|Update: Legacy Chain|
December 4, 2020
The idea that has been implemented this week has been a long time coming.
This game is supposed to be about a bunch of different things: the deep mystery of a trans-generational civilization (who built all this, and why?), being a small part of something much bigger than yourself, the philosophical concept of the veil of ignorance (where you can't control or predict what situation you are born into), and trying to get as close as possible to what death might actually feel like (saying goodbye forever to the people that you have grown to love).
The initial design of the game tied all of these concepts together nicely. You are born to a randomly-chosen mother somewhere in the world, the next step in a long lineage of other players going back into time immemorial. You pick up where your ancestors left off, making contributions and improvements in the little time you have. You have babies in the form of other players who are themselves randomly assigned to you as their mother. And at the end of your hour-long life, you say goodbye to all of this in a very real way, because if you get born again, it will be to a different mother in a completely different situation.
On paper, it seems like an elegant design in terms of the way it embodies the underlying philosophical concepts, with each part of the structure reinforcing the other parts. And it does work, for the most part, in practice. It gives you the right feelings at the right times.
However, beyond giving you complex feelings and embodying interesting philosophical concepts, games are also meant to be played. And for One Hour One Life to function, it must be played over and over, at least by a substantial portion of its playerbase.
For example, if each player only played the game once, and had a deep and meaningful experience in that one life, we might see the game as fulfilling its purpose, and those players might even feel like they got their $20 worth of art and entertainment. However, given that the game is a multiplayer venture, it would completely fall apart, in very short order, if every paying customer played only once.
And the unfortunate fact is that the game structure, as initially designed, is NOT particularly compelling to play over and over, due to a lack of continuity from hour to hour or any sense of long-term progress.
The question: After an hour spent playing a good and satisfying life, why would you immediately want to play again? You'll be thrown into a completely different situation, unable to continue progressing in whatever project you were working on in the last life. For a large segment of the playerbase, the answer is that they do not immediately feel like playing another life after finishing one.
The game would benefit from some sense of continuity across lives, but to achieve that, something has to give, philosophically. I need to prioritize the philosophical goals, and commit to the primary goals, while letting the secondary goals slide a bit in the name of playability.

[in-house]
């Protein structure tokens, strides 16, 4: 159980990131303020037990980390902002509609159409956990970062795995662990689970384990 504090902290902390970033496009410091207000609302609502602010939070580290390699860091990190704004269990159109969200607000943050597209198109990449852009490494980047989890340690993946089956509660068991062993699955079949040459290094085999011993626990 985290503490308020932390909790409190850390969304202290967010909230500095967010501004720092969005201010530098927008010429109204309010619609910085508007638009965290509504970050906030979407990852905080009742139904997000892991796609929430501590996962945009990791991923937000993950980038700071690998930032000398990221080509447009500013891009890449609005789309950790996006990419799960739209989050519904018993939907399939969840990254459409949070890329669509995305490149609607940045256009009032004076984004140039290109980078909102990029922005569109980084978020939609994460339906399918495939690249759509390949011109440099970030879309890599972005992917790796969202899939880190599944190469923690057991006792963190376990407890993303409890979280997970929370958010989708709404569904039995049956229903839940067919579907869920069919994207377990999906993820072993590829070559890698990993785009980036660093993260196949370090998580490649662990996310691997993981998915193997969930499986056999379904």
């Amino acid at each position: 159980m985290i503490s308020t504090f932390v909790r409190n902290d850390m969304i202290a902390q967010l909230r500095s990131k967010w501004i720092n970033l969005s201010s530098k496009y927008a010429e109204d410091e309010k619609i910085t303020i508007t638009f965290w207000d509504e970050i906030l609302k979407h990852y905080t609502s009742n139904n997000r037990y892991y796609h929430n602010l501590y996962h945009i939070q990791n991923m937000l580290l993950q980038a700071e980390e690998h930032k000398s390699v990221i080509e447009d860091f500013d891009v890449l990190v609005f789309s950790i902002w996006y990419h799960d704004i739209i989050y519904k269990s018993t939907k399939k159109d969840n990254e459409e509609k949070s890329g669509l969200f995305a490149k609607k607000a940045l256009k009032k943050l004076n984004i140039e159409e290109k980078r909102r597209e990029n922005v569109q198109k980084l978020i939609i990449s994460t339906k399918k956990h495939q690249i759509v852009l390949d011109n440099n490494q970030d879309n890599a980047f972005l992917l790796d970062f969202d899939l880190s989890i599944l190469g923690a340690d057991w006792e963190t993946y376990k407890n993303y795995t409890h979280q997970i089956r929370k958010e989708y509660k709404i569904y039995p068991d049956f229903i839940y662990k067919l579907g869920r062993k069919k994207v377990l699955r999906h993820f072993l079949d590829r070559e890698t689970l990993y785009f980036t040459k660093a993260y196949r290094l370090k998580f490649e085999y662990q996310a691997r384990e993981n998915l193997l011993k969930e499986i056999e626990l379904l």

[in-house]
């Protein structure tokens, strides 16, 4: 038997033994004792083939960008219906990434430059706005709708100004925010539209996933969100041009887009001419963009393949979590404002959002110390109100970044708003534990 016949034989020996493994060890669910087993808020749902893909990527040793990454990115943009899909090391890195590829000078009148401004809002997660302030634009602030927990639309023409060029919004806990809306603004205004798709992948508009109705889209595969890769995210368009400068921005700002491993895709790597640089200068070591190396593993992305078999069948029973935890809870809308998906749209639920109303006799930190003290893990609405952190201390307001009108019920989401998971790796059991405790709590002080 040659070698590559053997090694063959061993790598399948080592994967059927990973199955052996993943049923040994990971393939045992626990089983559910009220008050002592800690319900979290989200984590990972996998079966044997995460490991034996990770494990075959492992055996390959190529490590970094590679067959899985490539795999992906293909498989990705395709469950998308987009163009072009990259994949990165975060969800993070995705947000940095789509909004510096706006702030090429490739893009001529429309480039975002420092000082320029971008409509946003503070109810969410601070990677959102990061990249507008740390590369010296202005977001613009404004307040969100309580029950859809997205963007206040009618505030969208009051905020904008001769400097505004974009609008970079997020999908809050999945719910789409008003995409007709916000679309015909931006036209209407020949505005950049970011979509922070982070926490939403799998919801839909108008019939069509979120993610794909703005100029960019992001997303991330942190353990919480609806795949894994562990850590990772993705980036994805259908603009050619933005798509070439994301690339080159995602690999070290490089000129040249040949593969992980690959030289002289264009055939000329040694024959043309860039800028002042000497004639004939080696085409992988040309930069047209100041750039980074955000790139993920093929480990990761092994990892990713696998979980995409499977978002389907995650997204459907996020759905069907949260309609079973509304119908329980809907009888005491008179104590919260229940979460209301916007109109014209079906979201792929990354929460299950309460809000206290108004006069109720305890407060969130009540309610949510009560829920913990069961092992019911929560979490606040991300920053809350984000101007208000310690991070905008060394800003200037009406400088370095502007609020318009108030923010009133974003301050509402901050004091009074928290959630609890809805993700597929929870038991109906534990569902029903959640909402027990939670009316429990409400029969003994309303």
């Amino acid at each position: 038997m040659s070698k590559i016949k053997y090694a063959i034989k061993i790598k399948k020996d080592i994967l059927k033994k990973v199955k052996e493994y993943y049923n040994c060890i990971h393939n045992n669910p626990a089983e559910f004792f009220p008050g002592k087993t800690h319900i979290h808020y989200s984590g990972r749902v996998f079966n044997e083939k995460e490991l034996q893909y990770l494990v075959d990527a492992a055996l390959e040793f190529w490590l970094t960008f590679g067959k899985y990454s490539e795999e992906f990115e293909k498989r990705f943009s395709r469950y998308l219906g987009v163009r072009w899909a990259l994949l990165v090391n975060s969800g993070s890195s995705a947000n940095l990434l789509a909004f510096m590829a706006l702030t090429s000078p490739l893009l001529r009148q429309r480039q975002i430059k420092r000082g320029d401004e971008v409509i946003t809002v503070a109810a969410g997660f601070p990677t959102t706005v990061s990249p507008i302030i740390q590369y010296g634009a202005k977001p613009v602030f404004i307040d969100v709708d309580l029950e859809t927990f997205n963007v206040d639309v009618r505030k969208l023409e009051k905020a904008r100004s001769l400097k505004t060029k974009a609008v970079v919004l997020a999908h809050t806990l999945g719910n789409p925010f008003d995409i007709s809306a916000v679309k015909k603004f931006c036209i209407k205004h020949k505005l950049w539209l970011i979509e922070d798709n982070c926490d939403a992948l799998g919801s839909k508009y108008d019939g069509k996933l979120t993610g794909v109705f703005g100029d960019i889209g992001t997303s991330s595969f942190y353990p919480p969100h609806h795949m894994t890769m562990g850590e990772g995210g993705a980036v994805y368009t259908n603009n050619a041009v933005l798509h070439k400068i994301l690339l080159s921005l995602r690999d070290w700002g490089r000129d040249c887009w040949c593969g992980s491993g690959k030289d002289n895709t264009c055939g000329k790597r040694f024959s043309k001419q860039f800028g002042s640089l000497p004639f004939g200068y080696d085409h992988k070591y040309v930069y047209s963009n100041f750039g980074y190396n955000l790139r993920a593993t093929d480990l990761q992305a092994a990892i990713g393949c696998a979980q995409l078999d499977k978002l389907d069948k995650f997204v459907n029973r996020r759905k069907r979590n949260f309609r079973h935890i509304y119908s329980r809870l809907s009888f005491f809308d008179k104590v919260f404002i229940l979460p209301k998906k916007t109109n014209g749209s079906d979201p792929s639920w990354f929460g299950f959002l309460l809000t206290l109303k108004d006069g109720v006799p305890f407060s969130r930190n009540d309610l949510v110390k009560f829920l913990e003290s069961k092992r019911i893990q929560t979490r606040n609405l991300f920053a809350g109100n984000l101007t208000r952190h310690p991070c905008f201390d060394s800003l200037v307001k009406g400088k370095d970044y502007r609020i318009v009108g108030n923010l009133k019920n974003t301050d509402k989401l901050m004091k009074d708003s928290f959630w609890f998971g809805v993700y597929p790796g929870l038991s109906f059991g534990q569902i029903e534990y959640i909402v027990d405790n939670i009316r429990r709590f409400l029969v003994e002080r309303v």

Saying goodbye to those you love is a nice aspect of this game, but it's not the most important aspect. Still, I've been holding onto it, trying to keep it, even though being able to reborn back in the same family solves the continuity problem and many other problems with the game. I think that it's time to let this aspect go a bit.
After all, even if you do get reborn in the same family again, the composition of that family will be different. They will have moved on in time. Some of them will have died. And you will never be 100% clear about who's who. Your family will be a mix of reincarnated friends and total strangers. You will still be saying goodbye to some degree, every time you die.
So, this week's update allows you to get reborn to your own descendants, as long as some of them still survive. This will allow you to continue working on whatever projects your family is working on, life after life.
Of course, there's a catch: you have to live until old age in your last life to get reborn in this way. Die young, and your personal connection to your family line will be broken, and you'll be born into a different family.
And it's not limited to the cases where you get reborn immediately after dying. If your descendants are still alive tomorrow, you can be born to them tomorrow. Thus, if you want to play this way, you will be highly motivated to set your offspring up in a good situation to ensure their long-term survival.
You can see how this change also helps to address something that I've been struggling with for a very long time: how to get you to care about the survival of your kids. Genetic score was a kind of artificial and rigid way to make you care. Letting you get reborn to your descendants is a much more natural and organic way.
And one more detail, for those who are interested: for females, descendants are daughters, granddaughters, and so on. For men, descendants are nieces, grand nieces, and so on, and in some cases, much-younger sisters. So it's really not about getting born into the same family again, but instead specifically about recurring in your own direct line.